Arch of Peace, one of Milan’s neoclassical landmarks

Arco della Pace

Arco della Pace

The Arco della Pace (Arch of Peace) is one of the most famous symbols of Milan and one of the most important neoclassical monuments in the city.

Built using the Baveno granite and Creola d’Ossola marble, the Arch was started in 1807 by a project of architect Luigi Cagnola to celebrate the Napoleonic victories. The construction was then interrupted after the defeat of Napoleon in Waterloo and completed by Francis I of Austria who dedicated this monument to peace.

The Arch is rich in symbolic meaning and from time to time new anecdotes about the history of the monument come up. Here’s one: the position of the horses pulling the Chariot of Peace located above the arch has been modified by the Hapsburgs. Why? To mock the French after the fall of Napoleon of course: the horses have been turned by 180 degrees in order that their backside was oriented towards France.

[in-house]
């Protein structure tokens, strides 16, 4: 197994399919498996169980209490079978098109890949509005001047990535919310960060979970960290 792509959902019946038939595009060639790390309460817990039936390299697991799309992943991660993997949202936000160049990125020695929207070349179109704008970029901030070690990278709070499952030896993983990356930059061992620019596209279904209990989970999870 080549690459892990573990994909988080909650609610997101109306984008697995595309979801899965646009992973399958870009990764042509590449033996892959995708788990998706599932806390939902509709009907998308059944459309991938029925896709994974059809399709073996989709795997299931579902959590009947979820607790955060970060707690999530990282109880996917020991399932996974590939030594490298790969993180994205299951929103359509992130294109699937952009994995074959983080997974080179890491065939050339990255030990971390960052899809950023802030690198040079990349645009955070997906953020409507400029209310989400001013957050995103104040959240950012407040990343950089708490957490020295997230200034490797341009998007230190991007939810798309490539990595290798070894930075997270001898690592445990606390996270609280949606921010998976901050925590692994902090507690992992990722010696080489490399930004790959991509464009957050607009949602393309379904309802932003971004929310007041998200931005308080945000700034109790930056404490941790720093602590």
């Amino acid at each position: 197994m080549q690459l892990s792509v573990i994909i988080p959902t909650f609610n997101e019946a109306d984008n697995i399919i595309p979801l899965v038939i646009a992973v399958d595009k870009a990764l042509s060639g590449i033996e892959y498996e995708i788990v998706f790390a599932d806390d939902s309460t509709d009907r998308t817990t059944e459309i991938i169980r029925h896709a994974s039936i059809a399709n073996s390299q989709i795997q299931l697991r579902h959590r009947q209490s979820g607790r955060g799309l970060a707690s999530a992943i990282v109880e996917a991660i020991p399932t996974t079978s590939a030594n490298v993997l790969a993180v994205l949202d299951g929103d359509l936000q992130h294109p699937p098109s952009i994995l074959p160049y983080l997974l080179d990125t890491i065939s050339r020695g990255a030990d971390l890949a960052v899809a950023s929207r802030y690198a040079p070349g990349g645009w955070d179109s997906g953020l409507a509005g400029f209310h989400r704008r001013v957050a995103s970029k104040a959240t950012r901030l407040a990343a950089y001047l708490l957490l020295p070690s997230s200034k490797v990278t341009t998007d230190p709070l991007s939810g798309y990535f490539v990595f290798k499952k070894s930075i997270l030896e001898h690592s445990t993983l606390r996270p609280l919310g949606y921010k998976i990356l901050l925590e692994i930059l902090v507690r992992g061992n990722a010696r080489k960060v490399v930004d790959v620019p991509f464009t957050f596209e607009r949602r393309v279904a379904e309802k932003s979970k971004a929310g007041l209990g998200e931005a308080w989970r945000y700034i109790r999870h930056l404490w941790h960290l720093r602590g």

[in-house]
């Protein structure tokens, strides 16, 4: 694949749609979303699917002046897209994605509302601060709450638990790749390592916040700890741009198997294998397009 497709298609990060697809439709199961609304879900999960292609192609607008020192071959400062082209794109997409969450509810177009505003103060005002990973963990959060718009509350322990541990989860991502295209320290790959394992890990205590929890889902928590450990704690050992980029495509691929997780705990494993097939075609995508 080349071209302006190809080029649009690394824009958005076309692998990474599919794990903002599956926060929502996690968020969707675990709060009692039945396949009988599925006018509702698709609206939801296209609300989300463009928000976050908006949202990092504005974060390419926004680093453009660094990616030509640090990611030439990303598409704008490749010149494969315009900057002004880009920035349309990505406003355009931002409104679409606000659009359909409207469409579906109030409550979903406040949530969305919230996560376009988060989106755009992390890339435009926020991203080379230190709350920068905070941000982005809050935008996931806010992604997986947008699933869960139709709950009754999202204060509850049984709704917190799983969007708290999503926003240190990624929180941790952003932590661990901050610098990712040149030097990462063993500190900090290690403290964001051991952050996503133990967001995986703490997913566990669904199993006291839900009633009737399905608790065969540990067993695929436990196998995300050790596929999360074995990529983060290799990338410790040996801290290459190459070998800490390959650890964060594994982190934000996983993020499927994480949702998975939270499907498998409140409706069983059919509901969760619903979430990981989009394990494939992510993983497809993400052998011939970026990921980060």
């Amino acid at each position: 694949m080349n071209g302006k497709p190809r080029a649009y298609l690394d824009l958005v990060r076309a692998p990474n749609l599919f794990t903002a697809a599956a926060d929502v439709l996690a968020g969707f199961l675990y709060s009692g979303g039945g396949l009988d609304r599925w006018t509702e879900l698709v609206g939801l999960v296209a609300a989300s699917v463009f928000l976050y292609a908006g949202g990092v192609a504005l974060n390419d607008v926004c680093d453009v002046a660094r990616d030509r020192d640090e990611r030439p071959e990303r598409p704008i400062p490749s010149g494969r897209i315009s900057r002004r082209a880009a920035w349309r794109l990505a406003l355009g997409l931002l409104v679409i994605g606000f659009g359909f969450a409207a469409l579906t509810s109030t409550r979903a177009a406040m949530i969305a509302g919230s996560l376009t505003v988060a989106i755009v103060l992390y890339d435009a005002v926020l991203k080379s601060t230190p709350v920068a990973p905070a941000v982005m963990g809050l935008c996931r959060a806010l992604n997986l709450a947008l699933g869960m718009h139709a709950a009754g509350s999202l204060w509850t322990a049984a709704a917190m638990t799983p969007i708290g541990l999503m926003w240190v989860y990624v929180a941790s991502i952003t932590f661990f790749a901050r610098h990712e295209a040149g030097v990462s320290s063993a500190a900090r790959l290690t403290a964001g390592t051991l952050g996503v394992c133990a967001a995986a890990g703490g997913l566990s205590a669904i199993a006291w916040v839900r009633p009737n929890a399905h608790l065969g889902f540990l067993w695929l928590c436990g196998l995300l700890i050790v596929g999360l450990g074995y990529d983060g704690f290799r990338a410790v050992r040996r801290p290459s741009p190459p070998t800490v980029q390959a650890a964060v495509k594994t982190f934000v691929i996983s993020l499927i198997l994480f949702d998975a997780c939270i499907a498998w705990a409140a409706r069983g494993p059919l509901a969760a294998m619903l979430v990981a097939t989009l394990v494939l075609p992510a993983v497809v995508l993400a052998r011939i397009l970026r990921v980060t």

Every time of the day is perfect to admire the Arch in all its majesty, but make sure that when you are around you take enough time. Located in the district with the same name, the Arch is surrounded by elegant palaces and by Parco Sempione, the “green lung” of Milan, which is definetely worth a visit (or, better, a walk through). The area has also a rather dense concentration of glamourous bars, clubs, and restaurants so you could combine culture with some “Milanese movida”!



Arco della Pace

Piazza Sempione, Milano

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